The Shariah also defines certain rules that regulate company structure, effectively preventing abuse and corruption. For instance, Islam forbids monopolies by outlawing the hoarding of wealth (Al-Ihtikar), and eliminating copyright or patency [sic] laws that would open the avenue for potential monopolies to develop. Also, Islam protects the ownership of businesses and companies by restricting ownership of companies only to those who contribute both capital and effort to the company or business, thus effectively putting the seal on such concepts as "corporate takeover" from ever becoming a reality. Introduction (more)

Introduction to Shari’ah

What is Usury (Riba)?

Contracts in Islamic Commerce and Their Application in Modern Islamic Finance

Monetary & Fiscal Policy in Islam

Trade & Business in Islam

Mark Alexander
Der Euro so stark wie noch nie

WELTONLINE: Der Euro setzt im Verhältnis zum US-Dollar setzt seine Rekordjagd fort. Nachdem der Euro die Marke von 1,48 US-Dollar geknackt hat, ist noch nicht Schluss. Doch EU-Politiker machen sich Sorgen um die Wirtschaftkraft: Nicht nur das Exportgeschäft wird dadurch schwieriger.

Der Euro hat seine Rekordjagd fortgesetzt. Er stieg am 21. November morgens auf 1,4856 Dollar. Damit kostet die europäische Gemeinschaftswährung so viel wie nie seit ihrer Einführung 1999. Angetrieben wurde der Eurokurs von einer Wachstumsprognose der US-Notenbank Fed. Demnach wächst die US-Wirtschaft 2008 weniger stark. Am Markt wurde dies als Hinweis darauf gewertet, dass die Fed die Zinsen bald weiter senken könnte.

Wegen der Eurostärke droht der Wirtschaft der Euro-Zone nach Einschätzung von Eurogruppen-Chef Jean-Claude Juncker Gefahr von mehreren Seiten. Die Krise am Finanzmarkt werde sich 2008 stärker auf die Konjunktur auswirken und Kredite verteuern, sagte Juncker bei einer Anhörung im Europäischen Parlament in Brüssel. Auch sei unsicher, ob die Wirtschaft im Währungsgebiet in Zukunft die Euro-Stärke noch so gut meistern könne wie bisher. Über den derzeitigen Kurs müsse man scharf nachdenken. Der Euro ist stark wie nie – und gefährlich (mehr)

Mark Alexander
Oil Nears $100 a Barrel

BBC: Oil prices kept climbing on Wednesday, as the dollar remained weak, and closed near $100 a barrel.

US light, sweet crude hit a record of $99.29 in Asian trading. London Brent crude rose 50 cents to $95.99 a barrel.

Tight supplies, winter demand and continuing geopolitical concerns have contributed to oil prices climbing by about 45% since August.

Federal Reserve predictions of slower than expected growth in the US next year have also boosted prices.

'Speculative money'

Analysts examining minutes from the Federal Reserve's latest rate-setting meeting, released on Tuesday, said there was a good chance that there would be another interest rate cut in December.

This would be expected to weaken the dollar further as commodities and other currencies and became more attractive to investors, forcing up oil prices, they said. Oil reaches new record above $99 (more)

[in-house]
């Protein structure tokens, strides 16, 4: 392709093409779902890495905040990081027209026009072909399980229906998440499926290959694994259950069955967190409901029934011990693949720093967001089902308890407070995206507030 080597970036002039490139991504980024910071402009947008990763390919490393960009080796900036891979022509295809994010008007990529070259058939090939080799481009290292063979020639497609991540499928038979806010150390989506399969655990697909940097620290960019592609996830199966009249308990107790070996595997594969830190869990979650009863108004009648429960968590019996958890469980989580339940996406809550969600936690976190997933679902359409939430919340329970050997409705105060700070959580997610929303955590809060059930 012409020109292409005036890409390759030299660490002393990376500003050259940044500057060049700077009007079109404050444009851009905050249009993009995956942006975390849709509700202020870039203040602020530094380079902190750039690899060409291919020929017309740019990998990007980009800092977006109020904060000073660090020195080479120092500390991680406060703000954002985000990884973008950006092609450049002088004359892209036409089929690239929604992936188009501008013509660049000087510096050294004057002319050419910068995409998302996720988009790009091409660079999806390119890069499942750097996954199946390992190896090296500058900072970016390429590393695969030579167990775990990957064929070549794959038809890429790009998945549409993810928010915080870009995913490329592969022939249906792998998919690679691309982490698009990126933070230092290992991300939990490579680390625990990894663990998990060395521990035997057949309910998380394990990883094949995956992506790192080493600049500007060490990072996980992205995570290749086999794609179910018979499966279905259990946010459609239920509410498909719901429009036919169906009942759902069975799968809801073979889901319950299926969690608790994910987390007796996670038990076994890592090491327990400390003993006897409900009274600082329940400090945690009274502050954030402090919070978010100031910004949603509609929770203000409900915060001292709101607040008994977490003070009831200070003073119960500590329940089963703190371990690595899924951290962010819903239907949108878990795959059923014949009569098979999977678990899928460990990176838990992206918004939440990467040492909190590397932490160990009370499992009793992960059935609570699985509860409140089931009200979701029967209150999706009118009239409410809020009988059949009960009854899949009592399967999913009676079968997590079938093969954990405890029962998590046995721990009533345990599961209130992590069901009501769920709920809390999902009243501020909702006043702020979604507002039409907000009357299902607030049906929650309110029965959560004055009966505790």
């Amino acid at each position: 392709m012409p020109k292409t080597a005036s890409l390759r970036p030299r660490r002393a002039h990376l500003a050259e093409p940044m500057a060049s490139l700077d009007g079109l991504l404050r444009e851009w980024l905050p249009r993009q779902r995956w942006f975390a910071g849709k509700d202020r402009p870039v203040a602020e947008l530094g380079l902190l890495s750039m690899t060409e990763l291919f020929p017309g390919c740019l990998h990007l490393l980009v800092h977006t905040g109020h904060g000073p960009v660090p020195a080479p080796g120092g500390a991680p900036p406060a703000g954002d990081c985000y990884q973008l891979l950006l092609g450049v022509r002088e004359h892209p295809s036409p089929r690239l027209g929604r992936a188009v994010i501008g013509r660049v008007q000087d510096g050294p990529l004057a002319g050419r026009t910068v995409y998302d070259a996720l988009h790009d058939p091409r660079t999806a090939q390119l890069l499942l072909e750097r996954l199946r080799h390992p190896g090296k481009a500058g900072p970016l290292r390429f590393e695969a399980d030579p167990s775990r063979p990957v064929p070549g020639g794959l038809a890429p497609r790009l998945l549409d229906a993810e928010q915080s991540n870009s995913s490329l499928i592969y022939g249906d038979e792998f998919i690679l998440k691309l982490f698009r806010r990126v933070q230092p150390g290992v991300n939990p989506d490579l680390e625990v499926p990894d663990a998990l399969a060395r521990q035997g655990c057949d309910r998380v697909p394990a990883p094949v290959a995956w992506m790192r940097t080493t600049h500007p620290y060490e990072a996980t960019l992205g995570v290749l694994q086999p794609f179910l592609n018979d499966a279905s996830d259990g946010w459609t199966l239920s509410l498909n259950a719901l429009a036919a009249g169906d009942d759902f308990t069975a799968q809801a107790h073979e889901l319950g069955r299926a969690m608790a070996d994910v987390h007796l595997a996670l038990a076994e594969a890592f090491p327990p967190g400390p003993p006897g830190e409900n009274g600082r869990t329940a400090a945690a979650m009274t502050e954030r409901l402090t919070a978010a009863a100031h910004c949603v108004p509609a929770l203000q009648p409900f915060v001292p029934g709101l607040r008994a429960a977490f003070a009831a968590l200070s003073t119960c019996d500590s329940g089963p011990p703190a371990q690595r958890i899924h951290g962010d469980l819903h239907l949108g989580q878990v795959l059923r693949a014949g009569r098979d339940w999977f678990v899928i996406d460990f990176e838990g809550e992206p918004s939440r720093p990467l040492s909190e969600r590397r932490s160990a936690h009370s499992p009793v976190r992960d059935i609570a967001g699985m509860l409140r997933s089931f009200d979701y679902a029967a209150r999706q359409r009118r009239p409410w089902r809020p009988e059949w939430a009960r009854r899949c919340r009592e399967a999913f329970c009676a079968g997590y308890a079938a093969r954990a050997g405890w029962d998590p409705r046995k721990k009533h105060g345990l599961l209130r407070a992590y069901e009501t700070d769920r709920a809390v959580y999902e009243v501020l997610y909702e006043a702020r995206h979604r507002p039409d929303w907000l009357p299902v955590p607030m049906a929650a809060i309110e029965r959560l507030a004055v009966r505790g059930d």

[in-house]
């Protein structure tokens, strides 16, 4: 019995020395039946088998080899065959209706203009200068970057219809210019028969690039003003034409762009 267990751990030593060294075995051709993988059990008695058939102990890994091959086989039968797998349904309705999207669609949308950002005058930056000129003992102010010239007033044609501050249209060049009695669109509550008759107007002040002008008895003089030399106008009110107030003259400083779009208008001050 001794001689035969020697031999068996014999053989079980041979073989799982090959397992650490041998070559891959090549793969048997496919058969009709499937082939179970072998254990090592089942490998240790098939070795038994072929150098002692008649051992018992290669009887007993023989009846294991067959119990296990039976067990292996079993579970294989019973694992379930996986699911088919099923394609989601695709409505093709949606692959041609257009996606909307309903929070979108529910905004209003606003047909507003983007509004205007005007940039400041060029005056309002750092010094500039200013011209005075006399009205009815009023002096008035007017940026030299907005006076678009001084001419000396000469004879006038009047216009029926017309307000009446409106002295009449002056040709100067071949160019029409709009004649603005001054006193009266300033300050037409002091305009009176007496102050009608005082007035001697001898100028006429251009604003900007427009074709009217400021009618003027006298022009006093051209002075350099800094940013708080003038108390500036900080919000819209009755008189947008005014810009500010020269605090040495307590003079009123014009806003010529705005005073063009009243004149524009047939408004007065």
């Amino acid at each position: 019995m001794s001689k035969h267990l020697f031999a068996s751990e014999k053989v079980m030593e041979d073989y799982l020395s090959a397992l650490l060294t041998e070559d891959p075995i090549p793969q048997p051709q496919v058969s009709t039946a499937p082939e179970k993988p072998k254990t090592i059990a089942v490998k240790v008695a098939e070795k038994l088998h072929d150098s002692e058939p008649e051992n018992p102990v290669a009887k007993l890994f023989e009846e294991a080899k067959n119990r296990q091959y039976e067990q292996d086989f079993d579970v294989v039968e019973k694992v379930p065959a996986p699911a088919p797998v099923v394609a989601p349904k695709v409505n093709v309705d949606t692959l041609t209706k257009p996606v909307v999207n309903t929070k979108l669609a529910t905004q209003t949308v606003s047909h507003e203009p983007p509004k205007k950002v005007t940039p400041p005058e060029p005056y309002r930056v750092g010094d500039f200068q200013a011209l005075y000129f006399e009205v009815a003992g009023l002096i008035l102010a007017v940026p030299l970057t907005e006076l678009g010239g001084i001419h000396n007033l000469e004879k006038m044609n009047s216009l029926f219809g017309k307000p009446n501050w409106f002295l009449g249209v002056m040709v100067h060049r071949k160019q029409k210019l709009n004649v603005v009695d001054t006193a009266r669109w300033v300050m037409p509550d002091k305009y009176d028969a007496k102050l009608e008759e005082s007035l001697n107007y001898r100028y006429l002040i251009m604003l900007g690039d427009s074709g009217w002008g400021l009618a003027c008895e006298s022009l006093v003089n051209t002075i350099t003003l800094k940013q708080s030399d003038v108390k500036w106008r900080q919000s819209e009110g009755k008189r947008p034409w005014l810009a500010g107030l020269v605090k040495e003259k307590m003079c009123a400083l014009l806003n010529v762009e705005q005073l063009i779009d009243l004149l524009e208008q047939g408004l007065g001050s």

Mark Alexander
Protests Grow as Euro Hits $1.48

THE TELEGRAPH: The euro has surged to an all-time of $1.48 against the dollar, prompting bitter protests from European export industry and hints of possible intervention from top EU officials.

Jean Claude-Juncker, chair of the Eurogroup of finance ministers, said the dramatic rise in the currency since August had begun to inflict damage on vulnerable parts of the 13-nation bloc.

'We deplore the sudden changes in the exchange rates. We will be keeping a very watchful eye on the exchange rate markets,’ he told the European Parliament. Mr Juncker said the countries worst effected were those that “haven’t done enough to increase their competitiveness”, a reference to the southern tier of states that let rip on inflation after the launch of the euro and failed match Germany in holding down costs.

Mr Juncker is leading an EU troika to Beijing next week to pressure the Chinese authorities into speeding up the glacial pace of yuan revaluation. China’s currency is linked to the dollar by a crawling peg. It has been steadily falling against the euro, even though China’s trade surplus with Europe has reached $135bn over the last year, up 46pc. Protest grow as Euro hits $1.48 By Ambrose Evans-Pritchard

Mark Alexander
Is the Dollar Losing Its Lustre?

It's the lingua franca of currencies - a symbol of wealth in movies, music, backpackers' pockets and central banks all over the world. But will the dollar's current doldrums end all this?

The dollar is suffering. Rarely a day passes when something is not written about its weakness against the pound and the euro.

Since World War II, when the influx of GIs into the UK and the triumph of the American economy on the world stage ushered in a new era, the dollar has been a symbol of US industrial and cultural dominance, as well as of the glitz and glamour of the world's ultimate showbiz nation.

But in this era of uncertainty, will the dollar stay iconic or will it lose its lustre to the euro or the Chinese yuan?
Is the dollar losing its luster? (more)

Mark Alexander